Right now, our family is “hot” composting.  A hot compost bin decomposes things very fast.  One pallet bin gave us over 80 gallons of finished compost in about 8 months last year.  For hot compost, you layer in your organic waste, give it a good soaking with the hose, and cover it (we use thick black plastic).  As it rots it generates heat, cooking the organic waste.  The heat actually comes from micro-organisms digesting everything. It can get hot enough to kill weed seeds.

The key here is you don’t want it to get too hot.  You want it to rot quickly and kill the bad stuff, but you don’t want to  kill off the good guys.  So you need to rotate it.  Or maybe aerate it is a good word.  Two bins make this nice as you can flip it from one bin to the other.  Sometimes, during the summer, we open it up, put out the half-finished compost, let the chickens scratch through it for a day or two and then scoop it all back in, water and cover again.  If you have a tumbler, there’s no need to use a pitch fork at all, just spin it.

So exactly what do you put in your compost bin?

“The greens” vs. “the browns.”  General advice is that for cool composting you need a 40/60 mix of the two, with more browns.  For hot composting, the ratio is even greater, closer to a 5 to 1 ratio or more of browns to greens. But what are they?

Greens include:

  • fruits and vegetables, whole, pieces, peelings and scraps 
  • moldy food
  • chicken, rabbit, goat poop and other manure from herbivores
  • alfalfa pellets
  • coffee grounds and used tea leaves
  • green leaves or grass clippings
  • hair
  • weeds (if they have mature seeds, make sure they are hot composted, otherwise not)
  • algae and water from fish tanks
  • urine

Browns include:

  • egg shells
  • dried leaves and grass clippings
  • straw
  • wood chips
  • saw dust
  • dryer lint
  • paper, including shredded paper, newspaper, tissue and paper towels
  • cardboard
  • coffee filters and tea bags
  • cotton fabric or string, wool
  • cotton balls and swabs (the kind with cardboard sticks)
  • any plant with woody stalks or stems, including corn cobs
  • nut shells
  • end of season plants

The greens provide nitrogen and the browns give carbon.  The only things I don’t compost are dog/cat poop, human feces, and bones.  All of them can be composted but they can make your pile smelly and attract animals to your pile.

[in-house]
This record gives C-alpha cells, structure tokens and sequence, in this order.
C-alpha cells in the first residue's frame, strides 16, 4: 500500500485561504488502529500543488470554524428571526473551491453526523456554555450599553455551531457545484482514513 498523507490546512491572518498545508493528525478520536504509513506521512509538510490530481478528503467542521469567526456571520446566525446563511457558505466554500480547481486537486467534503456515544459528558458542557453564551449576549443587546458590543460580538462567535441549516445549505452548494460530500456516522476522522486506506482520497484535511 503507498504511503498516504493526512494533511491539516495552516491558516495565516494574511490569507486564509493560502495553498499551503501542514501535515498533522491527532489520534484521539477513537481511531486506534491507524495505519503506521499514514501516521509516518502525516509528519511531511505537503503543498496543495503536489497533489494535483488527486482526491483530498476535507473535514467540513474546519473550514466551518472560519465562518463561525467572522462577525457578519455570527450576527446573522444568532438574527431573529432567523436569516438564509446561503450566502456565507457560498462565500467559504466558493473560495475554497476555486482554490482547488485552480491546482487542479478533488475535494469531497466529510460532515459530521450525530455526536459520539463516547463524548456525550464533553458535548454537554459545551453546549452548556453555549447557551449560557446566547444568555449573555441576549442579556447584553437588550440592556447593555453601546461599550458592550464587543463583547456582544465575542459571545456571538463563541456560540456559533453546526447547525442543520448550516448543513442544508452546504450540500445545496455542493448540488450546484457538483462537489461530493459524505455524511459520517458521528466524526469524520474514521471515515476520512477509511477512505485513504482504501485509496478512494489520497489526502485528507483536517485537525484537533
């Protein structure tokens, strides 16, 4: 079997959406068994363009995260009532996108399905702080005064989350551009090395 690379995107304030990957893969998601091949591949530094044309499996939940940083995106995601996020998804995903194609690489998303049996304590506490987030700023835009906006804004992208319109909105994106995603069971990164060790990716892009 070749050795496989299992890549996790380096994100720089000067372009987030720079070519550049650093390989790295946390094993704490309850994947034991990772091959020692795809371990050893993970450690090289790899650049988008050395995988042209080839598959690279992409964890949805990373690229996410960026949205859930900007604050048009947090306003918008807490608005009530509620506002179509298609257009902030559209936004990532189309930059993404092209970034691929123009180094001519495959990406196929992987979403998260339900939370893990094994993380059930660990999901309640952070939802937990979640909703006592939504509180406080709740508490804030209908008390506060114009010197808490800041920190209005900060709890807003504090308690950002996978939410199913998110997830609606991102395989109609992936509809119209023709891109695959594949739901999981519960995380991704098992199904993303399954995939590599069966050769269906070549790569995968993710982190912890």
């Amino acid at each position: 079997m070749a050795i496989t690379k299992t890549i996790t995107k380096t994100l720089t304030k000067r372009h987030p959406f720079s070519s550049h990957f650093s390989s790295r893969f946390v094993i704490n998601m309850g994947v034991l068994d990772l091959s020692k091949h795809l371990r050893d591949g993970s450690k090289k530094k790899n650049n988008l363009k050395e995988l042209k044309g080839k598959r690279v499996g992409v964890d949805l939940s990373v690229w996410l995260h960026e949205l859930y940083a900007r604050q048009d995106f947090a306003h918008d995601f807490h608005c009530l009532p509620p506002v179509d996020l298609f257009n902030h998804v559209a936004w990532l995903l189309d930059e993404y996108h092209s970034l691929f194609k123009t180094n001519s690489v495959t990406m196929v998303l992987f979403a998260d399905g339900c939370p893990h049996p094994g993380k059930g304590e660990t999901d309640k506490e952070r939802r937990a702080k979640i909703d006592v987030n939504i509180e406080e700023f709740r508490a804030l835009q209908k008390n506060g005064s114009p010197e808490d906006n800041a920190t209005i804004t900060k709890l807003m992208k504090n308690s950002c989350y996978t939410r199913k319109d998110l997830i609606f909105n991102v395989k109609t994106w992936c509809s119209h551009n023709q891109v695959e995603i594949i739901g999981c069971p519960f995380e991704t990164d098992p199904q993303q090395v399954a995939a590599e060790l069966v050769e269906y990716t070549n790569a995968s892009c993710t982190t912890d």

The problem a lot of people have is that the ratios are talking about weight, not volume.  The browns are generally dry and weigh a lot less than the soggy wet greens, so you need a lot more of them.  I have to admit that I don’t really pay close attention to the exact ratios.  I tend to think of the greens as “wet” and the browns as “dry.”  Sort of like the browns are a sponge and the greens are the stuff I’m using to get the sponge wet with.  It’s totally simplistic, but it works somehow.  Even with the hot composting, I just think “Is there enough?  I better put more.”

There are all sorts of cute counter top containers for compost.  I keep a big stainless steel bowl on my counter to catch all of our kitchen scraps, our greens.  I used to use a porcelain one, but it got ruined, so stick with stainless steel.  When it is full or before bedtime, we take the bowl out to the pile.  I cover the bowl with a plate in the summer if fruit flies are a problem.

Most people don’t have a problem coming up with enough greens.  Browns can be tougher.  It helps to keep a source of browns nearby.  Yard waste is perfect.  We beg leaves off the neighbors in the fall.  In the summer, instead of putting grass clippings in as a green, we [have our neighbor who collects his] spread them around the chicken area.  The hens use them as littler and for a couple of weeks until they are completely dry.  Then we rake them up and toss them in the pile.  Dried leaves, straw, dead plants, wood shavings and shredded paper all work.  Usually, as long as you keep plastic out of it, the bathroom trash is all compost-able.

In addition to your greens and browns, you pile will need air and water.  Keep your pile moist – like a wrung out sponge, or chocolate cake.  We cover ours to keep the moisture in during the summer.  And we turn it and mix it.  It gets quite hot in the middle, so we move the middle to the outside edges and the edges in to the center to cook.  Then we water it some more and cover it back up.  Some people add soil or finished compost to their pile.  If your soil is healthy, it has all kinds of good micro organisms that help with decomposing your pile.  It’s sort of like adding yogurt to hot milk to make more yogurt.

What about the smell?  As long as you aren’t adding milk, meat or carnivore poop to your pile/bin, your compost should not smell foul at all.  If your pile has any odor other than a good soil smell, you probably need to turn it, add browns, or both.  Sometimes our bin gets an ammonia smell.  This usually happens after we’ve added the contents of the chicken coop to the pile and it’s had a chance to get going.  Chicken manure is very rich in nitrogen.  Adding in more browns and mixing it up, getting the inside to the outside and vice-versa, takes care of it.

When your compost is done, it should look like great soil.  No big bits or pieces of anything, light and fluffy, not soggy at all.  The compost shown above still has bits of egg shell and wood shavings (the browns take the longest to decompose) but I would put it in my garden like this anyway.

Happy composting!

Categories: Compost, Sustainability, Urban Homesteading | Tags: , , , , , , , | 9 Comments

Blog at WordPress.com. The Adventure Journal Theme.

Follow

Get every new post delivered to your Inbox.

Join 3,418 other followers

%d bloggers like this: